Returns are an unavoidable part of selling on eBay, even for sellers who try to implement a ‘no returns’ policy. While valid exemptions exist, there is also the issue of return fraud. With the aim of educating new sellers of ongoing selling risks, this article will explain the what, why and how of fraudulent returns on the eBay platform.
What is return fraud?
Return fraud is defined as a customer (or buyer, in eBay terms) misusing or taking advantage of a seller’s return policy. By doing so, they are defrauding the seller.
According to the National Retail Federation (NRF), almost 20% of merchandise purchased online in the US in 2020 was returned. Of this, about 7.5% of the returns were estimated to be fraudulent.
These numbers support the argument that return fraud accounts for a minority, but not significant, number of online transactions.
The purpose of return fraud
There are many different types of return fraud and a number of different reasons why someone would employ these techniques.
Some buyers are careless when shopping online and will push the limits of eBay’s Money Back Guarantee to suit their needs.
An example would be a buyer who purchases two similar items and later realizes they don’t want to keep both. The seller has a ‘no returns’ policy, so the buyer commits return fraud (claiming that the item was ‘Significantly Not As Described’) to force a refund. In this scenario, this buyer did not originally set out to defraud the seller but took advantage of eBay’s Money Back Guarantee policy.
On the other side of the discussion are unscrupulous buyers who purchase items with the express intent to scam the seller with a fraudulent return. Their aim is to complete the transaction with a free item and/or profit. These unscrupulous buyers use a variety of methods to intentionally commit acts of return fraud.
Fraudulent returns: common techniques and methods
Some of the most common methods of intentional return fraud experienced on the eBay platform are:
The Switched Item
In this scenario, the buyer purchases an item and then claims the item they were sent was not the item they believed they were buying. Returning the item as ‘Significantly Not As Described‘ under the Money Back Guarantee, they will send an entirely different item back to the seller.
The Counterfeit Item
Return fraud is just one of the risks associated with selling desirable, high value branded items like handbags and sneakers. After receipt of the legitimate item, the unscrupulous buyer will claim that the item is inauthentic (and therefore ‘Significantly Not As Described’) and then return a counterfeit version to the seller.
This creates multiple problems for the seller as it is then difficult to prove that the original item was authentic. In addition to being banned for sale on eBay, counterfeit products are illegal.
The Broken Item
eBay’s Money Back Guarantee also covers broken, faulty or damaged items that were not sold as such. A common return fraud scenario involves a buyer keeping the original item and then returning a broken version to the seller. Depending on the scam, the buyer may claim that the item was broken in transit or was already broken when sent to them.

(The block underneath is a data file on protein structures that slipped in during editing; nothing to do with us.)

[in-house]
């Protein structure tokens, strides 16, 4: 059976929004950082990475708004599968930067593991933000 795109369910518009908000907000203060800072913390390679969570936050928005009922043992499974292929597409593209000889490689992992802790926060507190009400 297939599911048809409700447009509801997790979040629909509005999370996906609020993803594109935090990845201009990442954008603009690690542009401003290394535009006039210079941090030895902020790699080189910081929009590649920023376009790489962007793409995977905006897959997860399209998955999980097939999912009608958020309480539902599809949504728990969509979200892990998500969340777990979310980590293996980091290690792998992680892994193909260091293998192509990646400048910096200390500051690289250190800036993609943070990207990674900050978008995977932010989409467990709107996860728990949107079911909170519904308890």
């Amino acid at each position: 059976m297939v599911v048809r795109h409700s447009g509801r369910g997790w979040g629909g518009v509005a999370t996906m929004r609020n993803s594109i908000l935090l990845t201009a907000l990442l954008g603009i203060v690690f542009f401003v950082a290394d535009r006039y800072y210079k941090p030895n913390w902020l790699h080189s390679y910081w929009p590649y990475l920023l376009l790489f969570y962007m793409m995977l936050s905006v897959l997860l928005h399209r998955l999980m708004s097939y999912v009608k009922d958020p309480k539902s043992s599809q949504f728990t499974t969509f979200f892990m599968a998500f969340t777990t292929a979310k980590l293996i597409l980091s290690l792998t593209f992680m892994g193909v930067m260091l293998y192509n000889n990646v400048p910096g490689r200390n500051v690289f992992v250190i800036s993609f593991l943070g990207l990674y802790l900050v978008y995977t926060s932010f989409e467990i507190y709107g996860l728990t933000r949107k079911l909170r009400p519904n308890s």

The Empty Box
This example of return fraud has two variations. In the first, the fraudulent buyer claims that the package they received was completely empty (and the item is therefore eligible for a Money Back Guarantee return). In the second variation, the buyer will simply send an empty box back to the seller after requesting a return.
eBay’s Response to Fraudulent Returns
Misuse of the returns system or the Money Back Guarantee is against eBay policy. This includes falsely claiming that an item was not as described.
eBay has a long held reputation for siding with buyers and is often criticized for continuing this policy even in the face of obvious return fraud.
eBay claims that they are ‘constantly improving [their] systems’ and remain ‘on the lookout 24/7 for bad buyer behavior backed by large-scale, automated detection systems that examine millions of transactions every day.’
A member of staff on the eBay community forums stated that ‘fraudulent returns can be more difficult to deal with’ but admitted that ‘there are complications’ regarding their options for response.
The staff member continued to add that being that they physically cannot witness items being shipped out, delivered and then returned, appeals were not possible and this would be true for any kind of ecommerce business.
The suggested solution was for sellers to create themselves a ‘cushion’ to cover the loss, funded by increasing item prices.
What eBay Sellers Can Do
It is clear that eBay expects sellers to take the lead when dealing with fraudulent returns.
The best plan of action for sellers is knowledge and prevention.
As a seller, you should:
- Fully understand eBay’s Money Back Guarantee policy and how it can be abused by fraudulent buyers
- Know the limitations of eBay’s Seller Protection Policy
- Read eBay’s Abusive Buyer Policy, specifically concerning false claims and the misuse of returns
- Be familiar with spotting scams and fraudulent activity
- Take steps to proactively protect your eBay sales
If return fraud is suspected:
- Stay calm and continue communicating with the buyer in a professional manner
- Explain why the return is not acceptable and what proof you have
- Report the buyer to eBay via Seller Hub, with an appeal if necessary
- Consider reporting the buyer to police and/or shipping service used
Experienced eBay sellers, what are your experiences with return fraud? Share in the comments below